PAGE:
Recommended Reading: State Department Briefing Edition

A lot has already been written in the wake of Donald Trump’s announcement yesterday that he would be withdrawing the United States from the Iran Deal. Commentators from across the political spectrum have been breaking down the decision from every conceivable angle, speculating about its motivations, meaning, and consequences. Some cheered the move, many more did not.

There will be time to dwell on these issues in the coming weeks, but for now, if you’re going to read anything about this decision — other than my blog, of course — let it be this transcript of a State Department background briefing session held shortly after Trump’s announcement.

Ostensibly, the purpose of this briefing session was to “put a little more meat on the bones” about the administration’s reasoning behind taking this action and what the next steps are. It quickly became clear, however, that they really haven’t put much thought into either of those questions.

The two “Senior State Department Officials” conducting the briefing (their names are embargoed in the transcript since the event was on background) began by discussing the two “wind down” periods, essentially grace periods between the announcement and the reimposition of sanctions, meant to allow companies to divest themselves of their interests in Iran. The first will last 90 days, the second six months. The officials also announced that they would be redesignating “all of the individuals that were delisted pursuant to the JCPOA,” which according to them amounted to approximately 600 people.

Things got interesting after the moderator opened the floor for questions. I’ll say this for the State Department press corps: they are considerably better reporters than their counterparts over at the White House. From the start, it was clear that the State correspondents do not have a chummy relationship with the individuals briefing them, nor do they consider State officials their esteemed colleagues with whom they work closely on a daily basis.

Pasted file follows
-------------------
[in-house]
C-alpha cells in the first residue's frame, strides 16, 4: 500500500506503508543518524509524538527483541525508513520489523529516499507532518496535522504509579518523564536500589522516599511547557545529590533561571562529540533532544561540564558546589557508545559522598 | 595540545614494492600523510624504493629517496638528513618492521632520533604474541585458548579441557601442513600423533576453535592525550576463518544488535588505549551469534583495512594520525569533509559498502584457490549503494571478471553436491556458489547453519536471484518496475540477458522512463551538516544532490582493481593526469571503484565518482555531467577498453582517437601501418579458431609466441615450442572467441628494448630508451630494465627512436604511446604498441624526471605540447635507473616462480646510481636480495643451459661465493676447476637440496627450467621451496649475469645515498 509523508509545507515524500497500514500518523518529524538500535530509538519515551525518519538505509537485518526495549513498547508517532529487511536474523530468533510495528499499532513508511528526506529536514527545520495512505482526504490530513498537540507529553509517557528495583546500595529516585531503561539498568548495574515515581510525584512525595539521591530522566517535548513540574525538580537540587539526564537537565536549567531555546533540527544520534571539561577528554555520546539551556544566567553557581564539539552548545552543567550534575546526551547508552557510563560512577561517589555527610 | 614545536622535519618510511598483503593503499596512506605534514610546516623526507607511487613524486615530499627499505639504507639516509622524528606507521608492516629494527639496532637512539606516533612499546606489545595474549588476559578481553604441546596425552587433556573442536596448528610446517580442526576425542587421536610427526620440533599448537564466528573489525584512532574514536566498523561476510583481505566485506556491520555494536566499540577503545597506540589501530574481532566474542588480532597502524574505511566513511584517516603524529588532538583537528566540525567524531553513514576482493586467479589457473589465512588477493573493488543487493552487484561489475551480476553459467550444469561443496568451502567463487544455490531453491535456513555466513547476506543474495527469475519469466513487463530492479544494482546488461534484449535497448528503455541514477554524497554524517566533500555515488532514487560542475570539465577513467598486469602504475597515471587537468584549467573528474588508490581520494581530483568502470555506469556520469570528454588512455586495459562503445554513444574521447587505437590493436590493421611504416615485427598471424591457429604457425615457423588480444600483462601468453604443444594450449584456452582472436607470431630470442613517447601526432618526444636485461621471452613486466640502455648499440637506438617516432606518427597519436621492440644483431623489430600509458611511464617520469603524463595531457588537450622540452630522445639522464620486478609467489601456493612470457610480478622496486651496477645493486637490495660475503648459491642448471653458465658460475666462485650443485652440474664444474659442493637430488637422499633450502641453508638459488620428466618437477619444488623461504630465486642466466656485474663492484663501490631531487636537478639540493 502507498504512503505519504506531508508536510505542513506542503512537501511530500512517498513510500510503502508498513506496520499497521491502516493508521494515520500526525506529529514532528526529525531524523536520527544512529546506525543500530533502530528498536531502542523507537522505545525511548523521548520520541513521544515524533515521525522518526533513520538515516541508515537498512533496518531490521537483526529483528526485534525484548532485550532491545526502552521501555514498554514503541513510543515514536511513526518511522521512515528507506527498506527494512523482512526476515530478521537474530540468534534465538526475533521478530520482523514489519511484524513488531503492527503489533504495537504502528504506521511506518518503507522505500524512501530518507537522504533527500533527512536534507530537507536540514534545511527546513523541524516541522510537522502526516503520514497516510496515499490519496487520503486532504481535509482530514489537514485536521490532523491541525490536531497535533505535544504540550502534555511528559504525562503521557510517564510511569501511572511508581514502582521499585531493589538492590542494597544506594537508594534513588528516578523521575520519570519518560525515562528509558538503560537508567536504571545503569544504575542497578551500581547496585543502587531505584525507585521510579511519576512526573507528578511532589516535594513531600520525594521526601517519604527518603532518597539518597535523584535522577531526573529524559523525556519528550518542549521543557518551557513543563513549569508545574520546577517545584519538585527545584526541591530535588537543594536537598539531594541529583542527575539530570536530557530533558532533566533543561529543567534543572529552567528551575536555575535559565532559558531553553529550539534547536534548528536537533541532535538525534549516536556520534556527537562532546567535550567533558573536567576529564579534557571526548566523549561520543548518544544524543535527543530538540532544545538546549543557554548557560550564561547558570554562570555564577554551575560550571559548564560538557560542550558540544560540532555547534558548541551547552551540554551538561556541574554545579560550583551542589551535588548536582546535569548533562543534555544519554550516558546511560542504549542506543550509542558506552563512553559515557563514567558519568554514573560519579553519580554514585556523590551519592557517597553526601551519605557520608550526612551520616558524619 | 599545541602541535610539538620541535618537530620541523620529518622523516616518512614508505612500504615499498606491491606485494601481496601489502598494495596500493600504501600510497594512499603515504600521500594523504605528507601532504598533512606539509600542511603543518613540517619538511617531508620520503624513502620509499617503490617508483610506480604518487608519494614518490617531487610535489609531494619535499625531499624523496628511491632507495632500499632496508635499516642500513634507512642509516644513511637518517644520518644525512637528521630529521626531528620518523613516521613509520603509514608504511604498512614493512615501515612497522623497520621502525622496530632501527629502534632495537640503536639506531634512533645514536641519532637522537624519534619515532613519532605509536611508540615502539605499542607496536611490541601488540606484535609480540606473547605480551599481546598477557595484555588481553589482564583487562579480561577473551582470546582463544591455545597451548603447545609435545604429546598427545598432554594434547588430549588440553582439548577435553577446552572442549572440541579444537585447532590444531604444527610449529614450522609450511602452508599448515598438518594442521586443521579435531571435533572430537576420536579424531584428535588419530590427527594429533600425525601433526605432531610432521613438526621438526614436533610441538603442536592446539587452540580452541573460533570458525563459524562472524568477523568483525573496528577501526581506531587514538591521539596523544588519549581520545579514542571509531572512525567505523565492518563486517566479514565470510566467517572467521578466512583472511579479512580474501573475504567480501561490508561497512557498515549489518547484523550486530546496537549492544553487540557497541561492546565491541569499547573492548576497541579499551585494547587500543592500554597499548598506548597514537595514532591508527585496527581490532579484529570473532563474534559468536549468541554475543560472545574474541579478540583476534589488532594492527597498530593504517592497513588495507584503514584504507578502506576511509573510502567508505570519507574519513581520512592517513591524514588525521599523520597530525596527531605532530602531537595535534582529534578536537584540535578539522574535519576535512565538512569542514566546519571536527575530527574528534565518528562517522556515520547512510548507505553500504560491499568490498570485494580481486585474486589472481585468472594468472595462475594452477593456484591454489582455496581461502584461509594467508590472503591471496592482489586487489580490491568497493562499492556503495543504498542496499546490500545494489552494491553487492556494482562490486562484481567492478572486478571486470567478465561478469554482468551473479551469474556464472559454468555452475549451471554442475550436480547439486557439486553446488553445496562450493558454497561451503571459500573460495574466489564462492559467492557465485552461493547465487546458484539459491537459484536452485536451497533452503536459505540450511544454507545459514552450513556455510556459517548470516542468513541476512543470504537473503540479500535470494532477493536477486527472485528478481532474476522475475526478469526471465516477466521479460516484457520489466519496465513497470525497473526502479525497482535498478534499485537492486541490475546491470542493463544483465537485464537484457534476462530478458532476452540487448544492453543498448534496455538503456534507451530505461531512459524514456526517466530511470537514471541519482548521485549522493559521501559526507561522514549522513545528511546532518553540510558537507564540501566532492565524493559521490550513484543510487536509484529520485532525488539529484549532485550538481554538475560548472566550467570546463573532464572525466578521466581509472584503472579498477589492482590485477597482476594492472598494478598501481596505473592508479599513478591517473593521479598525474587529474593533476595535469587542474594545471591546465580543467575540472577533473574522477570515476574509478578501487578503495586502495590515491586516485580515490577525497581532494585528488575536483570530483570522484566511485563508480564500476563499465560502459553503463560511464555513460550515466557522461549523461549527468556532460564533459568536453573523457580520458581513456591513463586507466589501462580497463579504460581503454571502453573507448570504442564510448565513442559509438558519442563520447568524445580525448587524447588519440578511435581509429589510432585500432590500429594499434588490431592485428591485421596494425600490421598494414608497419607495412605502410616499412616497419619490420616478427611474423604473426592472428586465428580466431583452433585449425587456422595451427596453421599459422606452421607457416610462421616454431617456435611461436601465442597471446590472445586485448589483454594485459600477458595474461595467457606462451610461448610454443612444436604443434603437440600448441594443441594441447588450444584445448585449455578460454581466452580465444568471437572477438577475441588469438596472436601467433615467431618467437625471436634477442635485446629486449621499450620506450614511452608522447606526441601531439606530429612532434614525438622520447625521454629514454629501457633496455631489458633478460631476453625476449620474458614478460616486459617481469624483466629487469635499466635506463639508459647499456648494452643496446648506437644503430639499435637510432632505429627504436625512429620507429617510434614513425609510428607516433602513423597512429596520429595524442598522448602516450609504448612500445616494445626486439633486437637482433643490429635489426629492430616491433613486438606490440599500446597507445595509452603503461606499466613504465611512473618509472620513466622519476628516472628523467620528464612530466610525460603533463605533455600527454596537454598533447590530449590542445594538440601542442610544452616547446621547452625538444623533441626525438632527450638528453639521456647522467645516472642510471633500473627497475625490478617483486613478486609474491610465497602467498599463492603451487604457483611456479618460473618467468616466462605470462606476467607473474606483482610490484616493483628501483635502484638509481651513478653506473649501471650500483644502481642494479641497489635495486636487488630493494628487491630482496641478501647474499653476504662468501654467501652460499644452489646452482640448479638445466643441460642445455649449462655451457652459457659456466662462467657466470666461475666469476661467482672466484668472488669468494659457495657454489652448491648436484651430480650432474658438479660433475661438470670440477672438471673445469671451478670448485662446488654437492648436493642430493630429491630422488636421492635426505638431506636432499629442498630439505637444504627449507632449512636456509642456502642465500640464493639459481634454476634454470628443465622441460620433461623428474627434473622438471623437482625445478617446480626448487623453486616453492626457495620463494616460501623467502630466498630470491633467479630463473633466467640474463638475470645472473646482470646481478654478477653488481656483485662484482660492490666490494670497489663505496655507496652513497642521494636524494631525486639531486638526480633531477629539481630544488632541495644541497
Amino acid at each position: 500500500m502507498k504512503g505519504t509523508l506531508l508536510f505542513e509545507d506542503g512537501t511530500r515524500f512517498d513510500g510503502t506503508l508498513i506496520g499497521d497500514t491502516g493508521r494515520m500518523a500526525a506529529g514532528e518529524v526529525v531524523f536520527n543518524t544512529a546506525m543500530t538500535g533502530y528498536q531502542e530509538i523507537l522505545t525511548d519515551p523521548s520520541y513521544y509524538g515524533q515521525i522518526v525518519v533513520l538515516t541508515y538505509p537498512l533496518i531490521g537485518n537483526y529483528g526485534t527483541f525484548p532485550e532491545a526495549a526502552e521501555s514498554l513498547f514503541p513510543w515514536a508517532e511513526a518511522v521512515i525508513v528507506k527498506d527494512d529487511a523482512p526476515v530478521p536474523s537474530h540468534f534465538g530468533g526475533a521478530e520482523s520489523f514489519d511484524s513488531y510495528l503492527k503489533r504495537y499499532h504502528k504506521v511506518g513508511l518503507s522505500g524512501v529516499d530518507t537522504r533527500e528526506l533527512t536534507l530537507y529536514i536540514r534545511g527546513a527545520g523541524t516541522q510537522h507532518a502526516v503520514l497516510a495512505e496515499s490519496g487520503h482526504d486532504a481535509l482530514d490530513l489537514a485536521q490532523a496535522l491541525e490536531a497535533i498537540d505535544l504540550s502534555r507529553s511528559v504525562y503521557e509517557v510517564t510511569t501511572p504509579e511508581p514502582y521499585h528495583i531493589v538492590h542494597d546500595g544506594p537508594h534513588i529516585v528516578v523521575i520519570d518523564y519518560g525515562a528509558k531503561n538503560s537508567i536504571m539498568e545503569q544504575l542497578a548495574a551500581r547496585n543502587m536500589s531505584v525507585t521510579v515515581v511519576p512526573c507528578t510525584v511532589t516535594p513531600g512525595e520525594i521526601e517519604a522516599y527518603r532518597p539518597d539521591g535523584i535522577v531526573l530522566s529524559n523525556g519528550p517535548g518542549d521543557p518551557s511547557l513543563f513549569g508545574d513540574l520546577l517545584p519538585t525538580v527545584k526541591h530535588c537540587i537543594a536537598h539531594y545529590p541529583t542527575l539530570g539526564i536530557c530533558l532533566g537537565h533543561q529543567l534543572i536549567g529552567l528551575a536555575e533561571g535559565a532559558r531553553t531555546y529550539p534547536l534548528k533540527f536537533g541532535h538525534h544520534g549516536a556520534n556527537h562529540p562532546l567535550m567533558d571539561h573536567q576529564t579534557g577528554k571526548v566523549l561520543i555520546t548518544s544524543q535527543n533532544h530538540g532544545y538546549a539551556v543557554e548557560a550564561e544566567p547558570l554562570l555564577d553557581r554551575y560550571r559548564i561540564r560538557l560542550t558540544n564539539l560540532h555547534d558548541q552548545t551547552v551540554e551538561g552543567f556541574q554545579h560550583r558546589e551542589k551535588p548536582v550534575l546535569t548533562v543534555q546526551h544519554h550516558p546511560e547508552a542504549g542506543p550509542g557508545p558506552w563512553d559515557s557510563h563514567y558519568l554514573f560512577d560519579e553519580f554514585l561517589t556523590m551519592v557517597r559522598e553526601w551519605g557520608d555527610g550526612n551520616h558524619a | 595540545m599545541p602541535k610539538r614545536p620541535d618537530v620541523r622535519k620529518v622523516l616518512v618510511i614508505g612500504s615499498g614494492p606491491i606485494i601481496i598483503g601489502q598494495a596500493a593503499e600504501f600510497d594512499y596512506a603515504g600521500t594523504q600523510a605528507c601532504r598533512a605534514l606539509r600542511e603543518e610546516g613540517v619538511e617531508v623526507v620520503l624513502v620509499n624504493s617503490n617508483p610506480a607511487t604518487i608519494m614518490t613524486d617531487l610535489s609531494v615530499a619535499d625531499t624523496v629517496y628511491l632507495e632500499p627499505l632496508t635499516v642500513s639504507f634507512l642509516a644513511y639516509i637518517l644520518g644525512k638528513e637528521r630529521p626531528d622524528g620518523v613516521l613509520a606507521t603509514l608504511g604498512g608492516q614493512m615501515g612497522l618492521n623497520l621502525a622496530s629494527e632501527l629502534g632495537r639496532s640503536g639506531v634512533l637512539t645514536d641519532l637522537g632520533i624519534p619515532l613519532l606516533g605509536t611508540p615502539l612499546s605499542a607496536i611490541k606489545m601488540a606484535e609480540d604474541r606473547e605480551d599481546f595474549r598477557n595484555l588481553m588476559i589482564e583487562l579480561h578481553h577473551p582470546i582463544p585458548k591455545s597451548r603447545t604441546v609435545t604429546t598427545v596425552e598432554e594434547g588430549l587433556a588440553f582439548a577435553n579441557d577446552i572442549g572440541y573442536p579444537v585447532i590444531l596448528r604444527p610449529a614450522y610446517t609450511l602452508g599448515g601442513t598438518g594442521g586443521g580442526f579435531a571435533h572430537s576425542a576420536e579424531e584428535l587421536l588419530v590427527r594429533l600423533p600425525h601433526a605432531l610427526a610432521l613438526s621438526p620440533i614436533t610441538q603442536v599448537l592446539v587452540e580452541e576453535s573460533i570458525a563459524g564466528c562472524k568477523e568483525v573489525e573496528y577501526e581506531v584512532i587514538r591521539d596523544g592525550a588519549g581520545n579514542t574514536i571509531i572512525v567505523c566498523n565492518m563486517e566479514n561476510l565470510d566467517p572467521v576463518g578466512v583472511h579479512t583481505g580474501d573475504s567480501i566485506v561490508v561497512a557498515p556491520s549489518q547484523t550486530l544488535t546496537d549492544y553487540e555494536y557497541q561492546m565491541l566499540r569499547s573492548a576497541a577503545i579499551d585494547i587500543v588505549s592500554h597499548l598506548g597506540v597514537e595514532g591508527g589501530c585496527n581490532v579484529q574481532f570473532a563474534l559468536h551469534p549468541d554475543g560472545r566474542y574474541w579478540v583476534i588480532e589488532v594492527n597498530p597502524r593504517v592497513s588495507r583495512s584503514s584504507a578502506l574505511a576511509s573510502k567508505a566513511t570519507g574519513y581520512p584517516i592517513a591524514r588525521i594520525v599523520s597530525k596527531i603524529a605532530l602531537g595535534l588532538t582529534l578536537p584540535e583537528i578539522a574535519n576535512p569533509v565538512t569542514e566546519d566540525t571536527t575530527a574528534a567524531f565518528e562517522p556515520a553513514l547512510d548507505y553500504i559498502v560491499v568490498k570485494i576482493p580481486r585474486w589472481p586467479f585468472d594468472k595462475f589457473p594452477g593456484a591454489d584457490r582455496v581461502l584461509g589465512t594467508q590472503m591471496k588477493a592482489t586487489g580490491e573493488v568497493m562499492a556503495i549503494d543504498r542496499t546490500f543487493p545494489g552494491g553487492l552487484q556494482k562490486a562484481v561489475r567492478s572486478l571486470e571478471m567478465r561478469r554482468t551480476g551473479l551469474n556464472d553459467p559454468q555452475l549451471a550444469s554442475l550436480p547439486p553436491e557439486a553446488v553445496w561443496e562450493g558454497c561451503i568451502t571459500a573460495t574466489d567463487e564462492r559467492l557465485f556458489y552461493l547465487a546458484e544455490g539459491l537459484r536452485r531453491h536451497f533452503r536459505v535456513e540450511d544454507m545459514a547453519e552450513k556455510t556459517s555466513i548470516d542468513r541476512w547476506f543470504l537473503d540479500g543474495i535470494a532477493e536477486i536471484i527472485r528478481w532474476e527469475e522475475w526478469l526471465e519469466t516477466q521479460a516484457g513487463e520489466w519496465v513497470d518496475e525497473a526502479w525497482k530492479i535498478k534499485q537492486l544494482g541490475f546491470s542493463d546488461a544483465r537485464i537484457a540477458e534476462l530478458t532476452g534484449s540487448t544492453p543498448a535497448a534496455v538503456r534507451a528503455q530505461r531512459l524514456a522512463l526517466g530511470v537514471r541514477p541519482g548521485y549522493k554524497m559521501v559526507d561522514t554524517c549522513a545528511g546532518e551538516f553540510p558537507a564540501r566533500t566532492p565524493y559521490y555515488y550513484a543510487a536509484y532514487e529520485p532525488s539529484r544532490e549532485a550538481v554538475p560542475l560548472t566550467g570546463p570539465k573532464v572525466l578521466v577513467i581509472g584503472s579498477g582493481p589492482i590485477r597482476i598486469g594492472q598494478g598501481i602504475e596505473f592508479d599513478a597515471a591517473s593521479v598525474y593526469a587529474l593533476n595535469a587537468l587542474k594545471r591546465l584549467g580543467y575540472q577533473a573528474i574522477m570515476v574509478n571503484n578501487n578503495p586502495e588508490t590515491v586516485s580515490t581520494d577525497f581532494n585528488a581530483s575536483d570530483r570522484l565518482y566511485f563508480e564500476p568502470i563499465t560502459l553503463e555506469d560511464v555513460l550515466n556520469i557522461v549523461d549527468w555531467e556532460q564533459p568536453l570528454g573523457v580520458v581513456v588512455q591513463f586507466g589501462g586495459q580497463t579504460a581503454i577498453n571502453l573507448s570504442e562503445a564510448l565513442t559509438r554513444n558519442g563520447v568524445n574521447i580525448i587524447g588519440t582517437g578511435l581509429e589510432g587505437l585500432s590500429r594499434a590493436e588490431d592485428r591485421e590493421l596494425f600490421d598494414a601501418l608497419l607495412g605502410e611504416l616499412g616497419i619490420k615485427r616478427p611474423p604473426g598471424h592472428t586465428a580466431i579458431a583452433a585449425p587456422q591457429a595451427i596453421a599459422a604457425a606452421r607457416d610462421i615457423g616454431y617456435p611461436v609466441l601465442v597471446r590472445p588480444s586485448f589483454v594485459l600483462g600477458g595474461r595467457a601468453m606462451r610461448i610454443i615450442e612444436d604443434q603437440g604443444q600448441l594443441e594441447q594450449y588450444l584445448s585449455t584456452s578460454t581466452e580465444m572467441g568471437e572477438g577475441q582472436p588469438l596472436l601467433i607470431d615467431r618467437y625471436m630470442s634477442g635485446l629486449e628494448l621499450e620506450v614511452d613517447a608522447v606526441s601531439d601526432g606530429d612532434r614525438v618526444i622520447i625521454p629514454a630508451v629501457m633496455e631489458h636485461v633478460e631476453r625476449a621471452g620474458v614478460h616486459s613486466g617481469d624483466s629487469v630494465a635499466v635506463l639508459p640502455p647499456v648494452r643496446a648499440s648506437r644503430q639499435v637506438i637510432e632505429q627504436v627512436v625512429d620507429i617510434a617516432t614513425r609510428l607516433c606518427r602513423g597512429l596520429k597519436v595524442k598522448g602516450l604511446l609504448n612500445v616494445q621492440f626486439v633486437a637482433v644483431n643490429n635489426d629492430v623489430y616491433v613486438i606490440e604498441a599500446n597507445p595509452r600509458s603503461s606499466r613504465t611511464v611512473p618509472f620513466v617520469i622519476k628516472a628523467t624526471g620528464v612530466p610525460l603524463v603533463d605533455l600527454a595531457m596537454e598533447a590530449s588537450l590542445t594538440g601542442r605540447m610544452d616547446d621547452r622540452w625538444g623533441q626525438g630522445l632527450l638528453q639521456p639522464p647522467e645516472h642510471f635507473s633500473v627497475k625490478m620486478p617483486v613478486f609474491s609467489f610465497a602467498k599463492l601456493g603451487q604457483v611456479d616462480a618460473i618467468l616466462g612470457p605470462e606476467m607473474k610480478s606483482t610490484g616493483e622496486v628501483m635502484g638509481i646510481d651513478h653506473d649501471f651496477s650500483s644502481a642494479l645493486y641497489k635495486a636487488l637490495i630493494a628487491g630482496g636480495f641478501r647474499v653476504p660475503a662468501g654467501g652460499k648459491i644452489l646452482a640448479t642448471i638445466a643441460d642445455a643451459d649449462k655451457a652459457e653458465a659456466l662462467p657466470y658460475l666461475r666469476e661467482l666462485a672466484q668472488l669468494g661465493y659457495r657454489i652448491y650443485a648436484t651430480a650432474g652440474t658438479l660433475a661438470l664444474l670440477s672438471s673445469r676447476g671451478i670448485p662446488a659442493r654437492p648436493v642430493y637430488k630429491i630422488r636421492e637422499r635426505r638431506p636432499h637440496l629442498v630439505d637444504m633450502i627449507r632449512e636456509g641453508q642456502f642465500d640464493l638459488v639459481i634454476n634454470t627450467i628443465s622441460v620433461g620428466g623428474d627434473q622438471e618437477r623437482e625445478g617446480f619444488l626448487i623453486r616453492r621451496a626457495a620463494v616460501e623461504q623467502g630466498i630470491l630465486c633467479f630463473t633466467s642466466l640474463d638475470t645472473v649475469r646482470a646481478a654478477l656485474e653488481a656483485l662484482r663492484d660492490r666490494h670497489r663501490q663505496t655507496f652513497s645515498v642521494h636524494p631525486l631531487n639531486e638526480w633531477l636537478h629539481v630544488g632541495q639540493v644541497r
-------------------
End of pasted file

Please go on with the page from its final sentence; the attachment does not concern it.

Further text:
Immediately, the reporters began pressuring the two officials for more information about the administration’s intentions. They asked whether the administration is prepared to levy secondary sanctions against European companies that do not comply with the United States’ demands to withdraw their investments from Iran. This is an important point because as one reporter pointed out, in the absence of any American economic ties to Iran, the only leverage the United States has is by preventing other nations from investing in the Iranian economy. One might assume, then, that the administration had thought to reach an understanding with its European partners about how it would address this point once sanctions are reimposed. Nope:

QUESTION: So wait, just – so the United States has basically no economic relationships right now with the Iranians, right? So there is no power of U.S. sanctions to prevent – in preventing U.S. economic activity. The only power that U.S. sanctions have is in preventing European and other economic activity, right?

SENIOR STATE DEPARTMENT OFFICIAL ONE: Secondary sanctions.

SENIOR STATE DEPARTMENT OFFICIAL TWO: The secondary sanctions, correct.

QUESTION: Why get out of the deal until you know for sure that Europe is going to go along with that secondary sanction activity or whether you’re – they’ll fight you? Because if they fight you, you’re going to be in a worse situation vis-a-vis Iran than you are now and than you are previously, right? So you don’t actually know – you’re saying that the President’s going to start this global coalition, but you don’t actually know whether even your closest allies are going to be part of that coalition, right?

SENIOR STATE DEPARTMENT OFFICIAL ONE: The President made clear on January 12th that he was giving a certain number of months to try to – for – try to get a supplemental agreement with the E3. We didn’t get there. We got close. We made a – we had movement, a ton of good progress, which will not be wasted, but we didn’t get there. So he was clear January 12th that if we don’t get this supplemental, he’s withdrawing the United States from the JCPOA, and that’s what he did. That being said, you could even see that President Macron tweeted only a few minutes after the President finished his statement that France is eager to be part of an effort – I forget the exact words, but part of an effort on a broader deal that addresses the nuclear file but also —